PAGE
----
About the Author: Corrie Sirota holds a Masters degree in Social Work as well as a Graduate Certificate in Loss and Bereavement from McGill University (Montreal) where she has been teaching as a lecturer in the School of Social Work for over 20 years.  Corrie is a licensed psychotherapist who currently maintains a private practice specializing in Loss and Bereavement, Parenting Issues, and Relationship Issues.  She is a well-known lecturer who regularly presents at conferences and workshops, both locally and abroad.  Working in the Montreal community for over two decades, Corrie has developed numerous prevention and intervention programs for families, children, professionals, students, and various community agencies as well as Day and Residential Camps.

Corrie has also written numerous articles and blog posts and is regularly interviewed on local radio, news, and TV programs to consult on issues relating to loss and bereavement, child development, and parenting.

Connect with the Author: You can connect with Corrie Sirota on her website, Twitter, and Facebook.

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FTC Disclosure: I received a copy of "Someone Died - Now What?: A Personal and Professional Perspective on Coping with Grief and Loss" for an honest and fair review.  Receiving the free book did not influence my opinions in any way.  All opinions expressed on Fur Everywhere are my own.  


  1. It is nice when something like that is really helpful!

  2. Gweat review. Gwief is a pawrt of life as death is. Lots of peeps don't deal wiff it, so this sounds very helpful.

    Luv ya'

    Dezi and Lexi

  3. Everyone deals with grief in different ways so I would think it would be hard to give advice on the subject. But that was a good review.

    1. I agree, which is why I don't provide a "one size fits all" model. Grief is like a snowflake or finger print; no two are alike and that is precisely how I address this reality throughout the book. Thanks for raising that point.

  4. I do think grief makes people uncomfortable. It seems to be hard for them to know what to say when really all they need do is listen.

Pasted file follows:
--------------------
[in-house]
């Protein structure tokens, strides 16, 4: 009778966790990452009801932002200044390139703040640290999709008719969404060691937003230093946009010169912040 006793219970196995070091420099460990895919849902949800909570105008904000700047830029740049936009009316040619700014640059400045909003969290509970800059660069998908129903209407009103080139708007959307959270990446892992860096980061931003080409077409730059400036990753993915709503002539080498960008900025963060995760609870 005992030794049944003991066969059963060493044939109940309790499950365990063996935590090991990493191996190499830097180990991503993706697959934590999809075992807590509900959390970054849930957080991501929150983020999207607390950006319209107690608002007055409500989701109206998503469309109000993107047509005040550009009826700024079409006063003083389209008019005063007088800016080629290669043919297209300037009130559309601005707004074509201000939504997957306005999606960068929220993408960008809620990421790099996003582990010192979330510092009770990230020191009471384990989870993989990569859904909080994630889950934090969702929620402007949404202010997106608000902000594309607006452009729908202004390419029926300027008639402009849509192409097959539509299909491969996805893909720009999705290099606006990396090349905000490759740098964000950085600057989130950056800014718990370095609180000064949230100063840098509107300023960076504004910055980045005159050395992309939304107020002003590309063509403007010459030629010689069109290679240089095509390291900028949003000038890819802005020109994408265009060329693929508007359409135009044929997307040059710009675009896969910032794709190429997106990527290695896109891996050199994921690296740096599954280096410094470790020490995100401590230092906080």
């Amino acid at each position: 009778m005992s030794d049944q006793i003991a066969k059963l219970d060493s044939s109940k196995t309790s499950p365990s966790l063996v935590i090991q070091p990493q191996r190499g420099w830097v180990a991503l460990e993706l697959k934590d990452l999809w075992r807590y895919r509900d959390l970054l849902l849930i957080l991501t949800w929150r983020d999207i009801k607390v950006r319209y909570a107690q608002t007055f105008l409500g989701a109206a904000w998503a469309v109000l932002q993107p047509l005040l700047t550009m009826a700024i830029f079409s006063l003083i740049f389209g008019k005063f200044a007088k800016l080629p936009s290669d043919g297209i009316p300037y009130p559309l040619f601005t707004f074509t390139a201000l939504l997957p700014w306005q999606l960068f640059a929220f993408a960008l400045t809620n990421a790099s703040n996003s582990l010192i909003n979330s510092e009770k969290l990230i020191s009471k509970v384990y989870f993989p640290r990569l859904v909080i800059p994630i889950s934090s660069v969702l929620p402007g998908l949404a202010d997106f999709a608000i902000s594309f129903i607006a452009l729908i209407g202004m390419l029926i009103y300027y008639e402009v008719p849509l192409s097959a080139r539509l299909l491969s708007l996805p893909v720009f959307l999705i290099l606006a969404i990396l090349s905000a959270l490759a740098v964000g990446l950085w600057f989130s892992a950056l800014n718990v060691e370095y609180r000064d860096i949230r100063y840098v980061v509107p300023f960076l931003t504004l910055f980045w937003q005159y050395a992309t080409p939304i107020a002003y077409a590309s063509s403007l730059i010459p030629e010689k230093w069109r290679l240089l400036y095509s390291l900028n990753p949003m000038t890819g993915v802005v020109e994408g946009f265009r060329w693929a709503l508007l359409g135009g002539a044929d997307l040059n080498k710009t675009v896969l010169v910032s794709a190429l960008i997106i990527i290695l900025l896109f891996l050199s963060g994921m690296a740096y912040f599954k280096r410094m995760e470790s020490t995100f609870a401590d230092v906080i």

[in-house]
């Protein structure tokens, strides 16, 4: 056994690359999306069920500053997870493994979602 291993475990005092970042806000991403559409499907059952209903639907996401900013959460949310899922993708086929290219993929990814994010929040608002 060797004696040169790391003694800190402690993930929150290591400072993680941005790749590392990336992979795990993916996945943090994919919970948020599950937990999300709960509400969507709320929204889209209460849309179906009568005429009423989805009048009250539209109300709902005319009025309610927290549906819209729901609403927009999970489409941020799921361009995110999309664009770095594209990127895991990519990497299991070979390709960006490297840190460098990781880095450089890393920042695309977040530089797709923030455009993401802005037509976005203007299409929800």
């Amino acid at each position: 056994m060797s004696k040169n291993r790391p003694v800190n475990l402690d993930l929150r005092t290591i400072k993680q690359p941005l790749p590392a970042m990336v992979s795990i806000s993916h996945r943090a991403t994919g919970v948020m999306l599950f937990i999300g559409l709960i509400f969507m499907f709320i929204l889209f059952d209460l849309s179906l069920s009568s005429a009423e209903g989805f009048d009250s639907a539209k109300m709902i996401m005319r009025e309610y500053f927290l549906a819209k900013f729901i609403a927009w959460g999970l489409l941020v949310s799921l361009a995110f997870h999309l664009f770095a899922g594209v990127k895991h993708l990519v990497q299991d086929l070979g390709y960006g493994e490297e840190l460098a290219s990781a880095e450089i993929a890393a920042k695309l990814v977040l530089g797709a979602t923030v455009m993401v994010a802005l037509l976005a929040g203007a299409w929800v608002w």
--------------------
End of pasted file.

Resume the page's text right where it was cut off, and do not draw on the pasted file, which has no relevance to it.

5. I think the more resources the better whether grieving pets or people.

  6. This sounds like a REALLY helpful book!

  7. I think the more resources the better whether grieving pets or people.

  8. This sounds like a wonderful resource. It is really hard to watch other people go through grief. I often want to help them as they heal, but find the weight of it is too much for my own sanity. Avoiding it is often the better option for my own mental health. I'm sure that is the case with a lot of other people too.

  9. When I try to help I get to grieving with them. That can't help. No one helped me with both parents and two beloved cats. No that's not true. There were three bloggers who called very frequently and listened to me cry. Anipals help one another with grief when a loved furred family member passes.

  10. This sounds like a great and much needed book. I also work in the helping profession, and many don't realize that professionals also have trouble facing grief in their personal lives. It's a difficult emotion to face and deal with, and many are uncomfortable consoling others. As Layla said, the more resources the better. ~Dawn~

  11. a fellow blogger recently attended a work-life balance session paid for by er office - and the man said it takes 2 years to recover from the death of a loved one.

  12. Sounds like a very good book - thank you for sharing! Purrs from Deb and the Zee/Zoey kitties

  13. Good review! This book sounds like it would be really helpful for folks who are grieving.